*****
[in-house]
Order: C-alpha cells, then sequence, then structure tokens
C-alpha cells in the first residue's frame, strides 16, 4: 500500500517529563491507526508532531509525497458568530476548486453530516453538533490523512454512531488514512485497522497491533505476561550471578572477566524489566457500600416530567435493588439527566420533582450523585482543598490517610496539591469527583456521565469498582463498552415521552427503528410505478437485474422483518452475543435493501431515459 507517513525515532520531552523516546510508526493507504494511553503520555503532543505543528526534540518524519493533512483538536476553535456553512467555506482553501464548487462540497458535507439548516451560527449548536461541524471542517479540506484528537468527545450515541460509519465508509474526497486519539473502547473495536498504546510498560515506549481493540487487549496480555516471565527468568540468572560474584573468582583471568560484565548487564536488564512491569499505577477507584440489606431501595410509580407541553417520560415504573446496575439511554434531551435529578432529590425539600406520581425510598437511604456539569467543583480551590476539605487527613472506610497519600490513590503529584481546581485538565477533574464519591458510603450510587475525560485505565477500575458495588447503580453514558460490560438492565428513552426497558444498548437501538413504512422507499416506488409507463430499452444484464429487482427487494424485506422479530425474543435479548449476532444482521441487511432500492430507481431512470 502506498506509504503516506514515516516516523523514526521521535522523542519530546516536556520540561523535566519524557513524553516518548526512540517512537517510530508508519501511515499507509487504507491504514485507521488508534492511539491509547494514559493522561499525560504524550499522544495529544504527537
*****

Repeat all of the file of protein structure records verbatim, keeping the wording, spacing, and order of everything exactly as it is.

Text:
[in-house]
Order: C-alpha cells, then sequence, then structure tokens
C-alpha cells in the first residue's frame, strides 16, 4: 500500500517529563491507526508532531509525497458568530476548486453530516453538533490523512454512531488514512485497522497491533505476561550471578572477566524489566457500600416530567435493588439527566420533582450523585482543598490517610496539591469527583456521565469498582463498552415521552427503528410505478437485474422483518452475543435493501431515459 507517513525515532520531552523516546510508526493507504494511553503520555503532543505543528526534540518524519493533512483538536476553535456553512467555506482553501464548487462540497458535507439548516451560527449548536461541524471542517479540506484528537468527545450515541460509519465508509474526497486519539473502547473495536498504546510498560515506549481493540487487549496480555516471565527468568540468572560474584573468582583471568560484565548487564536488564512491569499505577477507584440489606431501595410509580407541553417520560415504573446496575439511554434531551435529578432529590425539600406520581425510598437511604456539569467543583480551590476539605487527613472506610497519600490513590503529584481546581485538565477533574464519591458510603450510587475525560485505565477500575458495588447503580453514558460490560438492565428513552426497558444498548437501538413504512422507499416506488409507463430499452444484464429487482427487494424485506422479530425474543435479548449476532444482521441487511432500492430507481431512470 502506498506509504503516506514515516516516523523514526521521535522523542519530546516536556520540561523535566519524557513524553516518548526512540517512537517510530508508519501511515499507509487504507491504514485507521488508534492511539491509547494514559493522561499525560504524550499522544495529544504527537